One big concern that students have is the ability to take classes they want and the difficulty level. I have a hard time with math and science; I prefer writing and humanities courses. Full IB will constrict some of your schedule with two required courses (TOK junior year and IB Diploma Workshop senior year), but the program provides enough options for you take the classes you want, and the required classes were not the most challenging of all my courses. I took an environmental studies class for my science credit, and I finished my fifth year of math in my junior year. I was able to be done with STEM by senior year, and I was still eligible for the IB Diploma. Now I take classes I’m more passionate about such as newspaper (and I even have a free period!). Other peers of mine who like math and science are able to take higher level calculus and physics, and often they have room for other electives that pique their interest, like yearbook. That being said, if you want to take five science classes or five art classes,  it may be harder to fit that into a diploma schedule as you have to hit certain subject requirements.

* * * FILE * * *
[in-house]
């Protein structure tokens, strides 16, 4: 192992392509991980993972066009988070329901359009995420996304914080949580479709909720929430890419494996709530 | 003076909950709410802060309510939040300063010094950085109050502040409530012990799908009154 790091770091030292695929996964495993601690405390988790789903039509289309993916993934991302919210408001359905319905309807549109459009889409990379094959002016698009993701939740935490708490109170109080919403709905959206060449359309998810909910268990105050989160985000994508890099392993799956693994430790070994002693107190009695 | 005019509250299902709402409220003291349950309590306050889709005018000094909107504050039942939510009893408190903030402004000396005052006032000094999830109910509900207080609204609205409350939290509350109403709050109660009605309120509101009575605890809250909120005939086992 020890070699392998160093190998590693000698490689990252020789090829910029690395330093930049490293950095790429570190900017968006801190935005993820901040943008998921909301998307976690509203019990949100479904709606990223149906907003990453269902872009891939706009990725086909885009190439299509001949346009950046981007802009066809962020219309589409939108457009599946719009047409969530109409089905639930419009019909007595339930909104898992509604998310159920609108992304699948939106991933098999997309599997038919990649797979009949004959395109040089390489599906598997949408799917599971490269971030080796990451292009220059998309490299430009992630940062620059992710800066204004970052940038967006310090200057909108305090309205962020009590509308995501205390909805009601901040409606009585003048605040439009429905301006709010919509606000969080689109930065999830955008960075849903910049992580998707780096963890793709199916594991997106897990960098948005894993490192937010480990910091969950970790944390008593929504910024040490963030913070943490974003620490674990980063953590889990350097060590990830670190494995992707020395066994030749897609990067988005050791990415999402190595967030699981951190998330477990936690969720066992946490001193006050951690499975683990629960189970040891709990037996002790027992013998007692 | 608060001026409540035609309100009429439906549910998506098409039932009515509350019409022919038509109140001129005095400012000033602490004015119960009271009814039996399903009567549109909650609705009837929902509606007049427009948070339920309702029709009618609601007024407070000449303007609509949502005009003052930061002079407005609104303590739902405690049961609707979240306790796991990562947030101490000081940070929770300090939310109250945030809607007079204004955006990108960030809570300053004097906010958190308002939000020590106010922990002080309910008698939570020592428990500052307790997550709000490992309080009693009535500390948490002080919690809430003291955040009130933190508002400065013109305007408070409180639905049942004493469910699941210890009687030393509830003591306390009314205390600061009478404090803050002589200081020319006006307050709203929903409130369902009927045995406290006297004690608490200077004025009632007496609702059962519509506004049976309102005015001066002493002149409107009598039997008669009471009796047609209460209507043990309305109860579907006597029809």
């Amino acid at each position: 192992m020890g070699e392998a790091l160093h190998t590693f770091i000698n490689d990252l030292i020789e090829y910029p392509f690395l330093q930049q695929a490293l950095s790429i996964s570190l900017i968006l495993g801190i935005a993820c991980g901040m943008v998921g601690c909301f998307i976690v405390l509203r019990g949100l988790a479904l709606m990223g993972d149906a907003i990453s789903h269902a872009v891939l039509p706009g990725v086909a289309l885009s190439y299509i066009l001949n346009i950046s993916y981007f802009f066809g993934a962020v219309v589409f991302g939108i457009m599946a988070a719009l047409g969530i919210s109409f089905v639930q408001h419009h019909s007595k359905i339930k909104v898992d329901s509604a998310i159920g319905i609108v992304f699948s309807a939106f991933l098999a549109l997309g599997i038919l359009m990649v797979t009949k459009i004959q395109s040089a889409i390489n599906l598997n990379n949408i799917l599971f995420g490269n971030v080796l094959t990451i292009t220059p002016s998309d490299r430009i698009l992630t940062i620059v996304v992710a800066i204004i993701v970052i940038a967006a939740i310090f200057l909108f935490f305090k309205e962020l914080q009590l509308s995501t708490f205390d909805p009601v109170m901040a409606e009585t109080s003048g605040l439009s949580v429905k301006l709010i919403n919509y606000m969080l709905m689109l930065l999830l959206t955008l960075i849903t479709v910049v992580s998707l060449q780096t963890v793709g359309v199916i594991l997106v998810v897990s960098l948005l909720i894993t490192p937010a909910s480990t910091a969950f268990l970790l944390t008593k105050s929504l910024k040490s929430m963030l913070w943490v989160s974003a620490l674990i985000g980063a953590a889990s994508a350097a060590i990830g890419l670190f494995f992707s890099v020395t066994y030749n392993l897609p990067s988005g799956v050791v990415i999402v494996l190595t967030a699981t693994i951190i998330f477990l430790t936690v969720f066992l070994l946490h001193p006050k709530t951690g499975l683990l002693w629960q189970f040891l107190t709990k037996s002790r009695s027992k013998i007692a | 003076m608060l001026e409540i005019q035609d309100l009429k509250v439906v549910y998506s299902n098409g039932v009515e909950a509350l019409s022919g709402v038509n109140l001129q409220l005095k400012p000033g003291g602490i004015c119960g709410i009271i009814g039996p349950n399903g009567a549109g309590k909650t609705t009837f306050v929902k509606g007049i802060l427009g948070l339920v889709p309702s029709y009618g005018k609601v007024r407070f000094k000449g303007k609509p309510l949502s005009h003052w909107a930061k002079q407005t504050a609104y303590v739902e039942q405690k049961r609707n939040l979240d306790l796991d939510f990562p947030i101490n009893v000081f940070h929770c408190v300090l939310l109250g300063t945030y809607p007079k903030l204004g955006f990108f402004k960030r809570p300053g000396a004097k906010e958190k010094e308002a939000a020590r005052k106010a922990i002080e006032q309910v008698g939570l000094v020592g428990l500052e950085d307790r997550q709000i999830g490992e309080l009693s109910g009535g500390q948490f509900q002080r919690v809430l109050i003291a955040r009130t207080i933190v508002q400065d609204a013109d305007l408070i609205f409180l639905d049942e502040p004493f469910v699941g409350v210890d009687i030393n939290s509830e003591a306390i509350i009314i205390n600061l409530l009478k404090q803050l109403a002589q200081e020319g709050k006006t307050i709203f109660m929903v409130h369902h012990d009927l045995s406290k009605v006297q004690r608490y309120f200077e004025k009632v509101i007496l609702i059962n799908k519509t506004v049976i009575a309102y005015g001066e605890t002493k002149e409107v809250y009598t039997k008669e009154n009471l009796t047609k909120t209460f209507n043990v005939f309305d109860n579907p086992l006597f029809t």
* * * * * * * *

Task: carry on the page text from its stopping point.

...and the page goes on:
As for the difficulty, there are standard level and higher level classes. In order to reach the higher level classes, you will have to take the standard level class. This will allow you to discover whether or not you want to continue the subject further in your senior year. The amount of homework you will get will depend on the class. I had more homework junior year, most likely because I have less classes this year.

If you want to take a lot of IB classes but not necessarily write the extended essay and take the required courses, there is also the option to get an IB certificate. Many students opt to do this, or they enter this eligibility when they drop the IB Diploma. You may still test in any classes you want and get a certificate as recognition.